I am living in far southeastern Sierra Leone, conducting research for OneVillage Partners (OVP), a Minneapolis-based NGO that was my capstone client. A research assistant and I spent the first month here developing a household survey on OVP recognition, water/sanitation and nutrition issues, and some wealth proxies. With the help of two translators, we are working this week and next to conduct the survey
in almost 50 households. In addition, we are going to local clinics to examine childhood malnutrition rates throughout the three villages in which OVP works, and potentially training OVP's community health workers to measure and calculate this information. We are also designing a household census as a way to measure wealth and will be
performing focus groups looking at issues related to women's empowerment and out of work youth.
I'm staying with a host family of 4 adults and 5 children. My host father works in the village mosque translating Koran readings into Mende, the local language. The other family members that aren't in school work on the farm, and we spend evenings on their porch greeting people that pass by. Sometimes I practice reading or math with the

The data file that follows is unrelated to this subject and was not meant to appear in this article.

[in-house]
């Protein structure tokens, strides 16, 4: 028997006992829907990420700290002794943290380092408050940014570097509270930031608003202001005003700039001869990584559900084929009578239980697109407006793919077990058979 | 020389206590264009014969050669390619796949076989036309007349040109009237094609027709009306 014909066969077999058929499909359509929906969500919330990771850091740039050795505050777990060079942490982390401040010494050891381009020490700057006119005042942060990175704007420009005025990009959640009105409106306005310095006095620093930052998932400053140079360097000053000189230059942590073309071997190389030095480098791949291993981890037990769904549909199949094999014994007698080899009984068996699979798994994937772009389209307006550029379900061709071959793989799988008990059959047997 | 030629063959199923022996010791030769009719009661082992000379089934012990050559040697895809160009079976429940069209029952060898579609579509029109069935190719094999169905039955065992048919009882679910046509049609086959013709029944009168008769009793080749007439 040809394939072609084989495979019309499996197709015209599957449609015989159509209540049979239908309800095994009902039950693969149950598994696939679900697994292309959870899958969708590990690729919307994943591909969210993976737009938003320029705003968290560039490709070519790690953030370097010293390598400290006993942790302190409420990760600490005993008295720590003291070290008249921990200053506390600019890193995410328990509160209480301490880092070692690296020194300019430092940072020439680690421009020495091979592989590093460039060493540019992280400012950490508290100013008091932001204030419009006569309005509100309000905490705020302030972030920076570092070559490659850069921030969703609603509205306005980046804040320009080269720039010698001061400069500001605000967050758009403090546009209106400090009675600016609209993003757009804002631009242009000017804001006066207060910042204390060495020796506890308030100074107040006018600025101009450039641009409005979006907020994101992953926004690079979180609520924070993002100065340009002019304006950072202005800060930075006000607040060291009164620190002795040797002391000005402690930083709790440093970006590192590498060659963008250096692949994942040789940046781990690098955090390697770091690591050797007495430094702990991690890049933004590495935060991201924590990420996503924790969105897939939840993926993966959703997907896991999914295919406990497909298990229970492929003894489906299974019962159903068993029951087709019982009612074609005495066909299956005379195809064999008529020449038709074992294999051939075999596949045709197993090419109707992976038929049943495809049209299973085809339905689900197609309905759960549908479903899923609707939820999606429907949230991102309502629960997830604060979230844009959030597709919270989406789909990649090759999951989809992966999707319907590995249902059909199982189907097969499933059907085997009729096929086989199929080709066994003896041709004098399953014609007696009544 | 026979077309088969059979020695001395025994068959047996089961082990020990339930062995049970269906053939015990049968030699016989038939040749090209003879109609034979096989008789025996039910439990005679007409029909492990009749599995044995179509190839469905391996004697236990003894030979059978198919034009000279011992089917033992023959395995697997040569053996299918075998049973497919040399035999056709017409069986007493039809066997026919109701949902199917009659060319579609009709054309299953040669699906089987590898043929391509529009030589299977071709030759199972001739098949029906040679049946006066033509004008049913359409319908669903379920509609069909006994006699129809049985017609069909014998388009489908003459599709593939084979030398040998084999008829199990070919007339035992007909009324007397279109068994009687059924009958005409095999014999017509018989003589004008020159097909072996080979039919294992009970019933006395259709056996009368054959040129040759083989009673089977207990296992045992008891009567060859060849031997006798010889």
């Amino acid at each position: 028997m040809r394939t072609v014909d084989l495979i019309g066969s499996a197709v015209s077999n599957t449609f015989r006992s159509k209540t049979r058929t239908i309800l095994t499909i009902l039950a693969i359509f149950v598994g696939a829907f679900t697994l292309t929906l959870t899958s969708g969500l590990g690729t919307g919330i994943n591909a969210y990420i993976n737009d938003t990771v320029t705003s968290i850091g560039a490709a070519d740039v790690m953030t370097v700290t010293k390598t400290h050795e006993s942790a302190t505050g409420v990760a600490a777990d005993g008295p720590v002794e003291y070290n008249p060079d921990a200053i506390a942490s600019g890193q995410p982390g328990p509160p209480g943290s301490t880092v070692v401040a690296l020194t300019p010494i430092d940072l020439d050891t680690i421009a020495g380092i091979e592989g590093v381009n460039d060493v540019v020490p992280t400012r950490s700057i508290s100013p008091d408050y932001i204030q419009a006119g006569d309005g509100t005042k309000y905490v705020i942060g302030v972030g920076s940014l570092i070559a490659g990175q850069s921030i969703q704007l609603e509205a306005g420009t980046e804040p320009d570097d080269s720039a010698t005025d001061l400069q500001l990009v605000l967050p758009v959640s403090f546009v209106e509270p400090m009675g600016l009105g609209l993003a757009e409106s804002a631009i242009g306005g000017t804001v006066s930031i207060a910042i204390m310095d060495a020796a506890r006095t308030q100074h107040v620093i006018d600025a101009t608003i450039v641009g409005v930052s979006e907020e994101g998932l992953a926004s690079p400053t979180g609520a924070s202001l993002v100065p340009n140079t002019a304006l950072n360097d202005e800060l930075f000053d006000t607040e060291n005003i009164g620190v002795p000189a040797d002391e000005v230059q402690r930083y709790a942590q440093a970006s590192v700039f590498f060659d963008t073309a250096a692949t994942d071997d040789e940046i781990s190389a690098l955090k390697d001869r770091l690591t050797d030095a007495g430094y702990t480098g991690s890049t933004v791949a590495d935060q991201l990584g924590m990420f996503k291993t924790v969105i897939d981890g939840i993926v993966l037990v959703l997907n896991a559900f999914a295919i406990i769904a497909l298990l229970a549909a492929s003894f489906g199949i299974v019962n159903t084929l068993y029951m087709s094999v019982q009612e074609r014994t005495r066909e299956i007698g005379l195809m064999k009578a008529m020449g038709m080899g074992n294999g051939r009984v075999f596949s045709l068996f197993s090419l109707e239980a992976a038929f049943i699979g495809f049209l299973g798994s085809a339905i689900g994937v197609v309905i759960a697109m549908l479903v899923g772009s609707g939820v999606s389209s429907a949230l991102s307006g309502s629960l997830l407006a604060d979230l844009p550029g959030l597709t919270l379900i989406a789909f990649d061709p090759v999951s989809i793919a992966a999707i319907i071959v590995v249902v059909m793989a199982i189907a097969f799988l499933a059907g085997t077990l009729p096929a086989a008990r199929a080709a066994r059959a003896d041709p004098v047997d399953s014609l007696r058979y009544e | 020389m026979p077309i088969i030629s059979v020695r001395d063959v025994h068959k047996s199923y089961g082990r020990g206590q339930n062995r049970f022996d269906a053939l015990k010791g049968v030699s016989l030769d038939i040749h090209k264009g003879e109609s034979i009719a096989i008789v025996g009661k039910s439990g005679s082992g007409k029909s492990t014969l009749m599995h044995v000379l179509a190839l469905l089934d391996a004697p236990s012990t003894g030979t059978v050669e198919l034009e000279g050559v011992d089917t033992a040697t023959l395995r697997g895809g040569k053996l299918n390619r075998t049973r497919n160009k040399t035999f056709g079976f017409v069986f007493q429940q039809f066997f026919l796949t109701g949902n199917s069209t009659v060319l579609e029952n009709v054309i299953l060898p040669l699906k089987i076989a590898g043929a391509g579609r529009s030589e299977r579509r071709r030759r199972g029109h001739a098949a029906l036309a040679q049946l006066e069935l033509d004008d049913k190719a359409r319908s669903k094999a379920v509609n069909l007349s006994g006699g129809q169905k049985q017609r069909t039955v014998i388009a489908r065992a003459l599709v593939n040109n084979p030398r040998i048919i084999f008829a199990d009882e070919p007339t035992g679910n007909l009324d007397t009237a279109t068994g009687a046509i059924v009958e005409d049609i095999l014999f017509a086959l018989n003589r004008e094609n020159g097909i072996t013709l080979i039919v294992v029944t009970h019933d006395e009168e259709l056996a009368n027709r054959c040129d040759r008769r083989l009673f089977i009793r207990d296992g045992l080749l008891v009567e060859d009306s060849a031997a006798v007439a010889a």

younger kids but otherwise I can't understand much of anything. That said - and I'm sorry this is trite - I feel a genuine connection to them and many of the people I've met here, which has been the most rewarding part of the experience. Even though OVP has been working in these villages for five years, the children still are thrilled to see the pumois (white people) come by and will shout our names and chase after us. This can be amusing or annoying depending on your mood, but I always enjoy watching a particular two-year-old irrepressibly contort and scream out of pure excitement every time we are within her field of vision.
This summer the villages are hosting three interns from Amherst College - my research assistant and two others planning and running an English proficiency summer school - along with an agricultural researcher from France and a Fulbright fellow from Vermont studying agroecology. We've all made time to visit the beach recently, and before the Amherst interns and I leave in a month we hope to get in some hiking at the nearby national forest. The picture is of me and my translator and buddy Fallah.